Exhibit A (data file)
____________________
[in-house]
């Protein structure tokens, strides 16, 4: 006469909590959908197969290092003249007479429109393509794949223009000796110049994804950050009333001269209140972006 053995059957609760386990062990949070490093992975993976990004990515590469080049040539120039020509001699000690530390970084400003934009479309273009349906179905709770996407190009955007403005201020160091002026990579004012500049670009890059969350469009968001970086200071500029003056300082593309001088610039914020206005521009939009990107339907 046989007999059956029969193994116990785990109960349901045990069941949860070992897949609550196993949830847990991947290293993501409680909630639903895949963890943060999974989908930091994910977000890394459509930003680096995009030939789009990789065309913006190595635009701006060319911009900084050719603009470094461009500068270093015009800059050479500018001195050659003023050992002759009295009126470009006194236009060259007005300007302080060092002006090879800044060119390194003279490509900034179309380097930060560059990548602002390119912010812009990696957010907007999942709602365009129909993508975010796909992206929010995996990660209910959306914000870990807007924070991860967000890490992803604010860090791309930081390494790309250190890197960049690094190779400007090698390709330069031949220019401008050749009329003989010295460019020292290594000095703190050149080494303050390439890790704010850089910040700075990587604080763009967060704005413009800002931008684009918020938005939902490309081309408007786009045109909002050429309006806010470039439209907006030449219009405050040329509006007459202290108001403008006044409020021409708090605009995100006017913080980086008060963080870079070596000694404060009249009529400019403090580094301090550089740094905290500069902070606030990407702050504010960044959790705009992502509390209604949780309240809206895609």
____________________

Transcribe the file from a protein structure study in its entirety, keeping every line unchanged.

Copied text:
[in-house]
């Protein structure tokens, strides 16, 4: 006469909590959908197969290092003249007479429109393509794949223009000796110049994804950050009333001269209140972006 053995059957609760386990062990949070490093992975993976990004990515590469080049040539120039020509001699000690530390970084400003934009479309273009349906179905709770996407190009955007403005201020160091002026990579004012500049670009890059969350469009968001970086200071500029003056300082593309001088610039914020206005521009939009990107339907 046989007999059956029969193994116990785990109960349901045990069941949860070992897949609550196993949830847990991947290293993501409680909630639903895949963890943060999974989908930091994910977000890394459509930003680096995009030939789009990789065309913006190595635009701006060319911009900084050719603009470094461009500068270093015009800059050479500018001195050659003023050992002759009295009126470009006194236009060259007005300007302080060092002006090879800044060119390194003279490509900034179309380097930060560059990548602002390119912010812009990696957010907007999942709602365009129909993508975010796909992206929010995996990660209910959306914000870990807007924070991860967000890490992803604010860090791309930081390494790309250190890197960049690094190779400007090698390709330069031949220019401008050749009329003989010295460019020292290594000095703190050149080494303050390439890790704010850089910040700075990587604080763009967060704005413009800002931008684009918020938005939902490309081309408007786009045109909002050429309006806010470039439209907006030449219009405050040329509006007459202290108001403008006044409020021409708090605009995100006017913080980086008060963080870079070596000694404060009249009529400019403090580094301090550089740094905290500069902070606030990407702050504010960044959790705009992502509390209604949780309240809206895609």